The Chessplayers
by Charles L. Harness

Review by
Robert Wilfred Franson

Fantasy & Science Fiction, October 1953

collected in —
The Rose
An Ornament to His Profession

November 2008

Chess above all

There is a small, select group of stories dealing with chess, some of them science fiction or fantasy; and a small, select group of chess-fancying readers who seek them out.

Additionally, there is a fortunately-small and none-too-select group of stories dealing more or less principally with rats; and (I presume) a hopefully smaller and one-would-wish fastidious group of fans who admit to enjoyment when they happen upon such stories accidentally, if well-done.

"The Chessplayers" by Charles L. Harness is a neat little short story of a chess club that runs across a refugee professor who claims he has a chess-playing rat. Trained it himself. Now here we're in a very small intersection of two small groups: non-humans who can play chess, rats being a subset of the non-humans. (My aircat, Arahant, plays chess of course, and very well, thank you.)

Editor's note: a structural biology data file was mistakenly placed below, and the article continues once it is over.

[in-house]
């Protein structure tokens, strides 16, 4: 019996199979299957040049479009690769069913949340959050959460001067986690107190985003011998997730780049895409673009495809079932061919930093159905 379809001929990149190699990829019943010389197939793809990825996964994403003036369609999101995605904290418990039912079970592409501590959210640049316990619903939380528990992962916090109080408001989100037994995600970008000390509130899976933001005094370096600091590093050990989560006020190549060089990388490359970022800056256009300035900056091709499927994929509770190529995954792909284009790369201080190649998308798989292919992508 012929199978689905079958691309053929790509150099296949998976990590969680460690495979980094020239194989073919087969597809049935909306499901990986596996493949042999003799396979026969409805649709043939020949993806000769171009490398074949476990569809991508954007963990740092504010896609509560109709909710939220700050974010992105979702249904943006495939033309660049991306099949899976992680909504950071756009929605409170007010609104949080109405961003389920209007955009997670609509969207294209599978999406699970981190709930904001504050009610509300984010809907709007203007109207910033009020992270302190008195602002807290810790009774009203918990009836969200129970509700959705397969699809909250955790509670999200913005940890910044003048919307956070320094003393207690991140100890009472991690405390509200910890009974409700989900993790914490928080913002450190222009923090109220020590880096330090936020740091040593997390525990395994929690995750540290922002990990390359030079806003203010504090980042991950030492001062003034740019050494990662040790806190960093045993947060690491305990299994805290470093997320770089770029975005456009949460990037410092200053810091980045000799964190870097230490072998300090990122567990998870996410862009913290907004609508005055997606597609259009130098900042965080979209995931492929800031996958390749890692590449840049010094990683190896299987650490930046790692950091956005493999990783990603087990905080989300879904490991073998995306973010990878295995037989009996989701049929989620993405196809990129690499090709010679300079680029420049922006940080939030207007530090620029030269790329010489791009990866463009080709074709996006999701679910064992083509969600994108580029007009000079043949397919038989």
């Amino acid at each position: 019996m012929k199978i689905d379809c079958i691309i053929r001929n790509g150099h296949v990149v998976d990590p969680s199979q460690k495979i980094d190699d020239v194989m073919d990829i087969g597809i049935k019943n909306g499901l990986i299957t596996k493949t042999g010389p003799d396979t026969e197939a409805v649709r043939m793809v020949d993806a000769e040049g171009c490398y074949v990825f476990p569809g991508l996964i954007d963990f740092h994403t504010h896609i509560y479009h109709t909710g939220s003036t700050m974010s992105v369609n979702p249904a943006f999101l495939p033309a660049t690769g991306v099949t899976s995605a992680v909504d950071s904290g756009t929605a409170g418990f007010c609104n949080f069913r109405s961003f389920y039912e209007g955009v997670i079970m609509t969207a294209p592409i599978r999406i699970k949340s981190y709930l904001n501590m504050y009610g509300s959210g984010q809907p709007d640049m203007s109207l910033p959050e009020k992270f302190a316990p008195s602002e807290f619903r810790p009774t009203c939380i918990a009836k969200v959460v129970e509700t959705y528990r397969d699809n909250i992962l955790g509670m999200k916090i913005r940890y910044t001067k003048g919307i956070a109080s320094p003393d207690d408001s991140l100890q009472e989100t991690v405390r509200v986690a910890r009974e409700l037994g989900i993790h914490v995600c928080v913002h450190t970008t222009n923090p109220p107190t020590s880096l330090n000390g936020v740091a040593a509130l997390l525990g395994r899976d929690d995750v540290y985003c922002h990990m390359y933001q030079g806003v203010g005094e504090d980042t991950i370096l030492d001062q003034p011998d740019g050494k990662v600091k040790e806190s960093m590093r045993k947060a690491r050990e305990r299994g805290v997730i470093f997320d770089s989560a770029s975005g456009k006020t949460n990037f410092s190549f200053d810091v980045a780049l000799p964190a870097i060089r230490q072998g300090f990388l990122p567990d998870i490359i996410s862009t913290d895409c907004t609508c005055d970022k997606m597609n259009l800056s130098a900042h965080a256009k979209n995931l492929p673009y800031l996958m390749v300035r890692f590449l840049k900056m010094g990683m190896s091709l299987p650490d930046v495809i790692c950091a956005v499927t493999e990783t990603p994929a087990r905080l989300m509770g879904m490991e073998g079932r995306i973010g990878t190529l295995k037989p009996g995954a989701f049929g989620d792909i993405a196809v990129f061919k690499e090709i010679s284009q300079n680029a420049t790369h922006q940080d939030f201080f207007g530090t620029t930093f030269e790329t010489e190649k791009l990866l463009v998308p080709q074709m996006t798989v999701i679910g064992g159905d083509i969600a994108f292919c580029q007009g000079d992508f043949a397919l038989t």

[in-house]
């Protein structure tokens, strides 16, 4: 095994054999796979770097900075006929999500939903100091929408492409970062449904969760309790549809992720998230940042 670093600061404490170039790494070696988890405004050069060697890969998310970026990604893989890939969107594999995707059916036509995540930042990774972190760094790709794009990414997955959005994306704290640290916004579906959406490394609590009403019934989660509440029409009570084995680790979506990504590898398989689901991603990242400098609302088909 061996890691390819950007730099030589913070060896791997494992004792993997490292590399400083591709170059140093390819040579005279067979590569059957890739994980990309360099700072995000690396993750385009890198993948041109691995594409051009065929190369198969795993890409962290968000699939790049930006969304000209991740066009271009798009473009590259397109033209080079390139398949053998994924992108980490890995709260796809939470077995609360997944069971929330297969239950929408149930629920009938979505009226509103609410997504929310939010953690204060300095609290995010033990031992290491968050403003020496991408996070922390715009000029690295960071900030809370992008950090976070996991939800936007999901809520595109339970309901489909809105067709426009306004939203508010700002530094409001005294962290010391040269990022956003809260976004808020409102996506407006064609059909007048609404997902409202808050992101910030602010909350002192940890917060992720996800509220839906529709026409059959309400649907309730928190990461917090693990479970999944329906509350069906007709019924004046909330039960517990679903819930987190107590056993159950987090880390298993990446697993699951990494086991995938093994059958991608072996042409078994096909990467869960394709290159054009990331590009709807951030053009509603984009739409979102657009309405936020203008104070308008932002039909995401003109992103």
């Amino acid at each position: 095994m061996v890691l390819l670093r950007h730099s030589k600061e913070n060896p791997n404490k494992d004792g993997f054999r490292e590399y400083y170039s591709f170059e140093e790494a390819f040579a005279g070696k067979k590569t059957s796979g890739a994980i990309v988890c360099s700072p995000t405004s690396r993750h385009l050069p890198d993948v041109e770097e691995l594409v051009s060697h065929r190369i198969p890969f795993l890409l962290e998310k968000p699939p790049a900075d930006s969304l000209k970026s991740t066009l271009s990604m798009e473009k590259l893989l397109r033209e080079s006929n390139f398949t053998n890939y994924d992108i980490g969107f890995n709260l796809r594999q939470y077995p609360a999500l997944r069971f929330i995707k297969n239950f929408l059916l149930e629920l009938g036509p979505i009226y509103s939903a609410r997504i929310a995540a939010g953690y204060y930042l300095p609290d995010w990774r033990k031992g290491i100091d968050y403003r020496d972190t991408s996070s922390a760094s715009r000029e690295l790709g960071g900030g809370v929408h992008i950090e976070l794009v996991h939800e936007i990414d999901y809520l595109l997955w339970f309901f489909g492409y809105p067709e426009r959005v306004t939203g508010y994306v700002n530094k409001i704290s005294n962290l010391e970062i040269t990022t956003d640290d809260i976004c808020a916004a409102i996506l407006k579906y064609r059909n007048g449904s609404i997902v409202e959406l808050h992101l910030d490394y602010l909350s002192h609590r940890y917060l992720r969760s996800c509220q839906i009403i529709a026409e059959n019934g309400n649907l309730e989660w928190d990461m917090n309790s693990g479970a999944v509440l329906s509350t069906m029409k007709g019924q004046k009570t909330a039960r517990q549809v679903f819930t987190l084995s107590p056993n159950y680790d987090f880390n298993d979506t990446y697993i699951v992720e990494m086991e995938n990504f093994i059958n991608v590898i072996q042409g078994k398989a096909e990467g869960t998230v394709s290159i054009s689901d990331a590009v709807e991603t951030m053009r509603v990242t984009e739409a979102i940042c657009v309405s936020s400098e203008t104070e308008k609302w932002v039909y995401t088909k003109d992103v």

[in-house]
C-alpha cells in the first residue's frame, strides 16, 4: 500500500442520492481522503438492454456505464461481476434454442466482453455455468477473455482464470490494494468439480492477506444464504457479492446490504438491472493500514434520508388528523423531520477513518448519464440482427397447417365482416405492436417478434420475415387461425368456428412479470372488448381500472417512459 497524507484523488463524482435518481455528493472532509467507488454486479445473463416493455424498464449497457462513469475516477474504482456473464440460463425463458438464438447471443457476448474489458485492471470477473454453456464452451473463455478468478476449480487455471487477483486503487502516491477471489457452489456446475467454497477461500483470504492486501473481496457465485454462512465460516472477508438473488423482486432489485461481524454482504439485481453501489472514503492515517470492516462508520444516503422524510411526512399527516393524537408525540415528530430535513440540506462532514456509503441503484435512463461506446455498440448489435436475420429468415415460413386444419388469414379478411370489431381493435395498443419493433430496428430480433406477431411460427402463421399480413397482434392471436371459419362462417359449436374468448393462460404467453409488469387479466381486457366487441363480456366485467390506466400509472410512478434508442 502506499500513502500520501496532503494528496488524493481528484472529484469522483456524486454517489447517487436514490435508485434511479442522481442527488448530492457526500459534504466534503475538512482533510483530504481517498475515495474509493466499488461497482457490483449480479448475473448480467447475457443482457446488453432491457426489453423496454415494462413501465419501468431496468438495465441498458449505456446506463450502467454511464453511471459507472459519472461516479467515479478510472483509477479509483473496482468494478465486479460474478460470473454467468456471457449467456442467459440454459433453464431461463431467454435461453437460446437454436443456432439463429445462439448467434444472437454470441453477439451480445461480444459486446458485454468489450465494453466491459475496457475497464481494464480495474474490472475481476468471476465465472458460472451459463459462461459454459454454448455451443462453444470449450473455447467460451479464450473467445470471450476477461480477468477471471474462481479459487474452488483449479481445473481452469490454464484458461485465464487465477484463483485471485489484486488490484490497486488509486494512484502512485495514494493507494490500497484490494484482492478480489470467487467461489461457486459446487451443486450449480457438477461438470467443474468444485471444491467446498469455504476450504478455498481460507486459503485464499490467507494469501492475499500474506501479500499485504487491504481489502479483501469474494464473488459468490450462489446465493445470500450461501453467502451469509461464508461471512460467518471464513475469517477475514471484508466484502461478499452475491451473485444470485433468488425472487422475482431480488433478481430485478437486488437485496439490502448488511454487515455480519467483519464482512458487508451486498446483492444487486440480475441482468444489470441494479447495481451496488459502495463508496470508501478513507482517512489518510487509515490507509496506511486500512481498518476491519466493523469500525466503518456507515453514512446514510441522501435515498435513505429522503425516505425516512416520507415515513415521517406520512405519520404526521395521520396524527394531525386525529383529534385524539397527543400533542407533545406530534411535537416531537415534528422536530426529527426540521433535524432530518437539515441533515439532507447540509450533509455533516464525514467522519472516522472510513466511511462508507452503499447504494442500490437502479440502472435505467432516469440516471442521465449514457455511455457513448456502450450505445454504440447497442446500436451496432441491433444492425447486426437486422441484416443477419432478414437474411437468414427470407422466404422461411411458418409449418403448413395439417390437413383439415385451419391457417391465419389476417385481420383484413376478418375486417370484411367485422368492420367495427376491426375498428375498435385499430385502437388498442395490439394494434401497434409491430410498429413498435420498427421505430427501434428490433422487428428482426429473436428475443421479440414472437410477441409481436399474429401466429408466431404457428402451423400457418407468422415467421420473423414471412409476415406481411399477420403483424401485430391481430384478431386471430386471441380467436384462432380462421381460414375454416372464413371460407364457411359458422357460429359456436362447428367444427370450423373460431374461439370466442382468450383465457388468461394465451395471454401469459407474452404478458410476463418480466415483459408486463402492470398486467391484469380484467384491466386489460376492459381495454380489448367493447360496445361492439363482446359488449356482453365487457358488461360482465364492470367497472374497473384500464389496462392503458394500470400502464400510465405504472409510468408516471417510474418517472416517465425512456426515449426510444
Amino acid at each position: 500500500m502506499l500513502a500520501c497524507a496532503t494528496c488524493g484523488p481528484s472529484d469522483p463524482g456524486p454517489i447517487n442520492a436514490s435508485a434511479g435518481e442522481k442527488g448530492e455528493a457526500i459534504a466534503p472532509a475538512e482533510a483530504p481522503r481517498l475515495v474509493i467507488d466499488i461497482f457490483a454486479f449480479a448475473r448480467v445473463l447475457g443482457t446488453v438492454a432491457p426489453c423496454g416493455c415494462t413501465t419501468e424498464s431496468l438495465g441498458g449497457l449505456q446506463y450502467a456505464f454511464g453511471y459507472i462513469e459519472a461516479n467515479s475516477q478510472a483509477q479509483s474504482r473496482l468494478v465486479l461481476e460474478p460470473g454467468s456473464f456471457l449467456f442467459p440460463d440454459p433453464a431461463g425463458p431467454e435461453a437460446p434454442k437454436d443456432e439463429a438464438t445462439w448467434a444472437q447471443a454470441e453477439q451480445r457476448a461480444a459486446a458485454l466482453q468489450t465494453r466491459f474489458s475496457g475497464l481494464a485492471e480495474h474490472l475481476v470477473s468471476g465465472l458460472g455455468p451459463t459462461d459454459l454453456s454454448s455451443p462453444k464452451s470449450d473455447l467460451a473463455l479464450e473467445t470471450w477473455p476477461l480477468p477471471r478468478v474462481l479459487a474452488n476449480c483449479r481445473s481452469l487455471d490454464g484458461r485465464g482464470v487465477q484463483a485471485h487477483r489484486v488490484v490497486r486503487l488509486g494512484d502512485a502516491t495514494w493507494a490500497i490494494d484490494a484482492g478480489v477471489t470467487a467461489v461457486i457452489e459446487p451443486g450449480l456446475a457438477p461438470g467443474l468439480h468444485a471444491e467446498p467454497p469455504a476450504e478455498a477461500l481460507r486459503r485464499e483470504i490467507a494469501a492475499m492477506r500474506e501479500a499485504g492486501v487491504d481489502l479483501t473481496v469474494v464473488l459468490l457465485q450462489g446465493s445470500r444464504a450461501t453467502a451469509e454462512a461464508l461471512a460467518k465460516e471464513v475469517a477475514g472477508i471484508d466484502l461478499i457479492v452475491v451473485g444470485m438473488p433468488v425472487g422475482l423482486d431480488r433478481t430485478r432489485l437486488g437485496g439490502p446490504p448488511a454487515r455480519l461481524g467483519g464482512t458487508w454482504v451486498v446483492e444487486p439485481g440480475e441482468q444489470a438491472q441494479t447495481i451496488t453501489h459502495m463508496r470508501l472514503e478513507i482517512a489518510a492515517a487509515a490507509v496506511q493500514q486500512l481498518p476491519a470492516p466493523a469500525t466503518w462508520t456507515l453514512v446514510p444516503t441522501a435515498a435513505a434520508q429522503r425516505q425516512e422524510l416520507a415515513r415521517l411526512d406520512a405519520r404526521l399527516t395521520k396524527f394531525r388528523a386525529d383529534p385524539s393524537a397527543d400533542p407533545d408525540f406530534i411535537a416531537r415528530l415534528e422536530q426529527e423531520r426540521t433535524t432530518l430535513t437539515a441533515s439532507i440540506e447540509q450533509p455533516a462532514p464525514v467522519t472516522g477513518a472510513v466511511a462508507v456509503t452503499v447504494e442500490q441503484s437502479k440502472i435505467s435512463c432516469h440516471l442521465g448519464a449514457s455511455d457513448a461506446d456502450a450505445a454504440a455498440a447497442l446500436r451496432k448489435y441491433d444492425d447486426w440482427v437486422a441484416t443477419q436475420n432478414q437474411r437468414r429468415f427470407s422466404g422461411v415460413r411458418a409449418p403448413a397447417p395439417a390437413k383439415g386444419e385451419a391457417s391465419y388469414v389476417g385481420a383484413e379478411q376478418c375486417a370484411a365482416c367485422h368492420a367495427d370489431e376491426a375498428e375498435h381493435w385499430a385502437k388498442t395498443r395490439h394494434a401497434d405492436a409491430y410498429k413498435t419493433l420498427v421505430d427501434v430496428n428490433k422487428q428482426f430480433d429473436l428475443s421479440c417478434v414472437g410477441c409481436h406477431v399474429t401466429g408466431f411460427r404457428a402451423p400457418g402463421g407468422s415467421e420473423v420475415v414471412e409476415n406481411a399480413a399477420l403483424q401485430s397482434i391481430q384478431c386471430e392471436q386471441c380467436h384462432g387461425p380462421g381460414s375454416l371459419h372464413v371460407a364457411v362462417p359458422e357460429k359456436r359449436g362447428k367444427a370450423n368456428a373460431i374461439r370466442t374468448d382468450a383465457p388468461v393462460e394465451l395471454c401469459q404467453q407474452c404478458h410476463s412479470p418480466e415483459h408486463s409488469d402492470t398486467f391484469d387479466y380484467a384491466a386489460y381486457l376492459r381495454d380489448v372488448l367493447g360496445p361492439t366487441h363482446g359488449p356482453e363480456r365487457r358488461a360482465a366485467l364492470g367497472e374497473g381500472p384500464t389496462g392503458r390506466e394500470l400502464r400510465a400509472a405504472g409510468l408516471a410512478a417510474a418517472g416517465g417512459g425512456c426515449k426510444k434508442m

Does one need to be a chess fanatic to like "The Chessplayers", or at least a chess player to understand it? Definitely not; although a key bit of general chess knowledge may help: that a simultaneous game (or simul here) involves a single chess master playing multiple games at once with a number of opponents.

I think you'll like the K Street Chess Club and their encounter with Zeno the chess-playing rat.


© 2008 Robert Wilfred Franson

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